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The deal was worth $445 million more than the previous $780-million agreement, and set a new record for the number of live matches broadcast.
Burns said crowds at country football today paled in comparison with the early ’70s when he started his career and the early ’80s when he returned to coach the Roosters.
“I can remember when I was growing up the kids would be sitting around the boundary line watching their heroes play footy,” he said.
“The AFL broadcast rights deal has taken the heart and soul out of country footy … the locals will turn up for the finals but for other games the leagues struggle to attract crowds.”
North Warrnambool Eagles president Michael Harrison agreed the TV rights deal had hurt bush crowds.
“Crowds for our Cobden and Port Fairy games were down but the one against South Warrnambool was similar to last year,” he said.
Hampden league president Bob Guiney said he believed crowds had remained similar during his time at the helm.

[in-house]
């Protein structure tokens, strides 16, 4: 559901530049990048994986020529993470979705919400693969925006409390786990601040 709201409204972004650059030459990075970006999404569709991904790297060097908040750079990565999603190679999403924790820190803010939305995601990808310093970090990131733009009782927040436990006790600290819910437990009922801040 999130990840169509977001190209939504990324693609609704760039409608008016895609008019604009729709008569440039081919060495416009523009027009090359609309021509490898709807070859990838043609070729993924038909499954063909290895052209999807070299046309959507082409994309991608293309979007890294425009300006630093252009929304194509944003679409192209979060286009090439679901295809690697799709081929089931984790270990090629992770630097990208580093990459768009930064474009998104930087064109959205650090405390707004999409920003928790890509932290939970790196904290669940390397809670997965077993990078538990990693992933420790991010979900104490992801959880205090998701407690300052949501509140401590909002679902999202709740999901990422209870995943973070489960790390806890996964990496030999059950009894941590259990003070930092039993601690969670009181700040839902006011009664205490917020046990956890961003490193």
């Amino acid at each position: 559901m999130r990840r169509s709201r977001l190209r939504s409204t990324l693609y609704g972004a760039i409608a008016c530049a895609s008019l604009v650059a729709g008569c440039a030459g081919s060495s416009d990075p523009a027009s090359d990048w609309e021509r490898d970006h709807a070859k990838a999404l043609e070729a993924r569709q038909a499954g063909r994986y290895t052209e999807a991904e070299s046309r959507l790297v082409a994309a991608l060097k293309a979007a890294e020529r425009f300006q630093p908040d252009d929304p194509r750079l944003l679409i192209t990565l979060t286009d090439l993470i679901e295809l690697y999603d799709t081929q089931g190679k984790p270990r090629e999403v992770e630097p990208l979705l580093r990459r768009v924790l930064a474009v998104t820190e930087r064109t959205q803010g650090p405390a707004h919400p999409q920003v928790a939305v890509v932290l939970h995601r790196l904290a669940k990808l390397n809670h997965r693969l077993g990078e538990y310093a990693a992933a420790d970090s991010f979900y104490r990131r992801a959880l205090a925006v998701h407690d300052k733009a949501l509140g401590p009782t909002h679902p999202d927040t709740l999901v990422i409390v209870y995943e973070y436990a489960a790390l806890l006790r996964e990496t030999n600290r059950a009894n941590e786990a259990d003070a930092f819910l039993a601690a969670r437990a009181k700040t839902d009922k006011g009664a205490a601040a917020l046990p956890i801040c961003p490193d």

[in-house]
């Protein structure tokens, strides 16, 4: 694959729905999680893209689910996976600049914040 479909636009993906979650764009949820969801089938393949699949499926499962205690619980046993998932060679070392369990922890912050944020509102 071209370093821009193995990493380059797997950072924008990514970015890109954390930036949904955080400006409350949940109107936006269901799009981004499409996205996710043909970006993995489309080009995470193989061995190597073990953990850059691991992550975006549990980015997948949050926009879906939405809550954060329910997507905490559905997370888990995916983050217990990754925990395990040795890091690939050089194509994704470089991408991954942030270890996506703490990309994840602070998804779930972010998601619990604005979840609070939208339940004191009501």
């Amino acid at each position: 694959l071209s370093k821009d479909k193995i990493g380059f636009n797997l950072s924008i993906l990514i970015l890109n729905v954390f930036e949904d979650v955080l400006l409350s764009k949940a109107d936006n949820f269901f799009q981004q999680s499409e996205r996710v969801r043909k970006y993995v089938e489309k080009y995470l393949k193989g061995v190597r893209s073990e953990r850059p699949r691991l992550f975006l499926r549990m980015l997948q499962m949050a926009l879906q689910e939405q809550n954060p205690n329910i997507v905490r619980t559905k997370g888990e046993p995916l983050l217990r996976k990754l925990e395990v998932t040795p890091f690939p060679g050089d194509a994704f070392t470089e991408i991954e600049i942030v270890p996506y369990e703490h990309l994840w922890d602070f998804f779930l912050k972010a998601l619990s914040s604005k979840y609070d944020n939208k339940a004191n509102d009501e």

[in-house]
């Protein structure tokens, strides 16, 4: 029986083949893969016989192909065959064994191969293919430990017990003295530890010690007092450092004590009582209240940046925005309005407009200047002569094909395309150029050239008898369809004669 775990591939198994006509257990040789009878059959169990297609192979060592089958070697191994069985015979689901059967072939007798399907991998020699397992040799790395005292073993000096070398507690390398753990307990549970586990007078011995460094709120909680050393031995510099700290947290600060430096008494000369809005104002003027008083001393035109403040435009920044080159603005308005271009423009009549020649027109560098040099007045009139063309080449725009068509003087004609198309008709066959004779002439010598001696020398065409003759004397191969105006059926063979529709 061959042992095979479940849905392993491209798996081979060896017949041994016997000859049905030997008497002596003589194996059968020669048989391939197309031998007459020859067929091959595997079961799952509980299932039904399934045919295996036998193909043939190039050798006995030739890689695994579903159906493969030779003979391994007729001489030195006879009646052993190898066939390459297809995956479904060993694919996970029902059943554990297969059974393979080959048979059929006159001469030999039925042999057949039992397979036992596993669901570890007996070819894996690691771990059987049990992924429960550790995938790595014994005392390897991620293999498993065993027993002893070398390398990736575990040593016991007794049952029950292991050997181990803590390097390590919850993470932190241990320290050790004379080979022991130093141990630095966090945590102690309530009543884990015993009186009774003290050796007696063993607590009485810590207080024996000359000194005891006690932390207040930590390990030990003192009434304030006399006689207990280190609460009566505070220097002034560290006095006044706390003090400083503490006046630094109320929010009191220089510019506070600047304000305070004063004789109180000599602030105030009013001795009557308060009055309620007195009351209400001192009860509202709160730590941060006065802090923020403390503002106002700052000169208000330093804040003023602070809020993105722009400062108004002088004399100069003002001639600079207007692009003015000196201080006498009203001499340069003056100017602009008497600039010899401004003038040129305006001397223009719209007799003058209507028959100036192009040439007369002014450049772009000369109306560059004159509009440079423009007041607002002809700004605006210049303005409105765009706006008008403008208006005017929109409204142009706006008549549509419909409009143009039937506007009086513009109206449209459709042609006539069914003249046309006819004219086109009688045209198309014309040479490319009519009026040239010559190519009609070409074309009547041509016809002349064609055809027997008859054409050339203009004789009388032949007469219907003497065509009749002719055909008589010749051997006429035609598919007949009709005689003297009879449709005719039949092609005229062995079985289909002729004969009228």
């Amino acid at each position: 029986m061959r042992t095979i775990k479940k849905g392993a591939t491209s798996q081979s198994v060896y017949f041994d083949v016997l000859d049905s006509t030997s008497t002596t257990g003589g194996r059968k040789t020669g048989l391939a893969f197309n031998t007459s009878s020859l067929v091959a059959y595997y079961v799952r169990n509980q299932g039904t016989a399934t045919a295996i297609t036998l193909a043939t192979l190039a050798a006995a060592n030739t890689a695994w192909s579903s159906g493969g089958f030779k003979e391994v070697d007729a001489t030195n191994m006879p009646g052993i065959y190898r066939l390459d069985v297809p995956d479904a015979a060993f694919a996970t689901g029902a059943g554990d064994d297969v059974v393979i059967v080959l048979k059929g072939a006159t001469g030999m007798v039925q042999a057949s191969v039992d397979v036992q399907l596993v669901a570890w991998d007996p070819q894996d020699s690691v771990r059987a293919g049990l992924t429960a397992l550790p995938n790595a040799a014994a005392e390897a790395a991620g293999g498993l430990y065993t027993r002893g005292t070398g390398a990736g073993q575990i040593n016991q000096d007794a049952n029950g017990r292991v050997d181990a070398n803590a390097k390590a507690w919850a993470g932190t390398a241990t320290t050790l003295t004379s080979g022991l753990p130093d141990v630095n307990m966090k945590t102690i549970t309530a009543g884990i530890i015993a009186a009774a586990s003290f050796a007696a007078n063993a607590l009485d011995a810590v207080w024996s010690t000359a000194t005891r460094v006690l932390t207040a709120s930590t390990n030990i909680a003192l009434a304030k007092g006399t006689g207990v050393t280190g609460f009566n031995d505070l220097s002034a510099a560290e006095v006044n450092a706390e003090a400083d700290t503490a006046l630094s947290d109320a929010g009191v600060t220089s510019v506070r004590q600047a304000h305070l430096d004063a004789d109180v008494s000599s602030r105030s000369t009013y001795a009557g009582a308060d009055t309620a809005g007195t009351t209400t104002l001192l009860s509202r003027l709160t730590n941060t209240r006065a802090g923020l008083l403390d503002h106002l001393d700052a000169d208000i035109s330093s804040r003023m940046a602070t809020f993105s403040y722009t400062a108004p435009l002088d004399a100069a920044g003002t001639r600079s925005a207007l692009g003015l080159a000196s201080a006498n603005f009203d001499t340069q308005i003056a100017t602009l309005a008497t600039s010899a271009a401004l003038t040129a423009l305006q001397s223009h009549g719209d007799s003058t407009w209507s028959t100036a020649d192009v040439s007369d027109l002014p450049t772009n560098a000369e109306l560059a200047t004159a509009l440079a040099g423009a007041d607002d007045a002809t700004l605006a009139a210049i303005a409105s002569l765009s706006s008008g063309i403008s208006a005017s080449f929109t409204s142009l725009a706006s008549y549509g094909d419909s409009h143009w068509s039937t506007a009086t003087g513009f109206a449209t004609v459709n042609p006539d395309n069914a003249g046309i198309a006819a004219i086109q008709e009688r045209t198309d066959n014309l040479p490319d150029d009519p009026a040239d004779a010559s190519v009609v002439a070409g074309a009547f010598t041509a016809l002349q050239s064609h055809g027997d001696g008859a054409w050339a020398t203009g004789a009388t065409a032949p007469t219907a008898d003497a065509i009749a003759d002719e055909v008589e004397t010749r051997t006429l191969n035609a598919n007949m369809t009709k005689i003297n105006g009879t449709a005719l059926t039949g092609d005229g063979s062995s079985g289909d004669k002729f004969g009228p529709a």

Guiney said the rights deal might have had a negative impact, but comparing 2012 to 30 years earlier was unfair.
“It was strong then, but it was a different world back then, that’s what you’ve got to take into consideration,” he said.
Victorian Country Football League communications officer Jock Allan said game chiefs had seen a rise in country crowds in the past five years, but couldn’t make an earlier comparison. Allan credited the jump to creative fixtures such as double headers, Anzac and Easter matches.
“It’s an interesting conversation what other pressures there are, and other competing interests in people’s lives these days,” he said.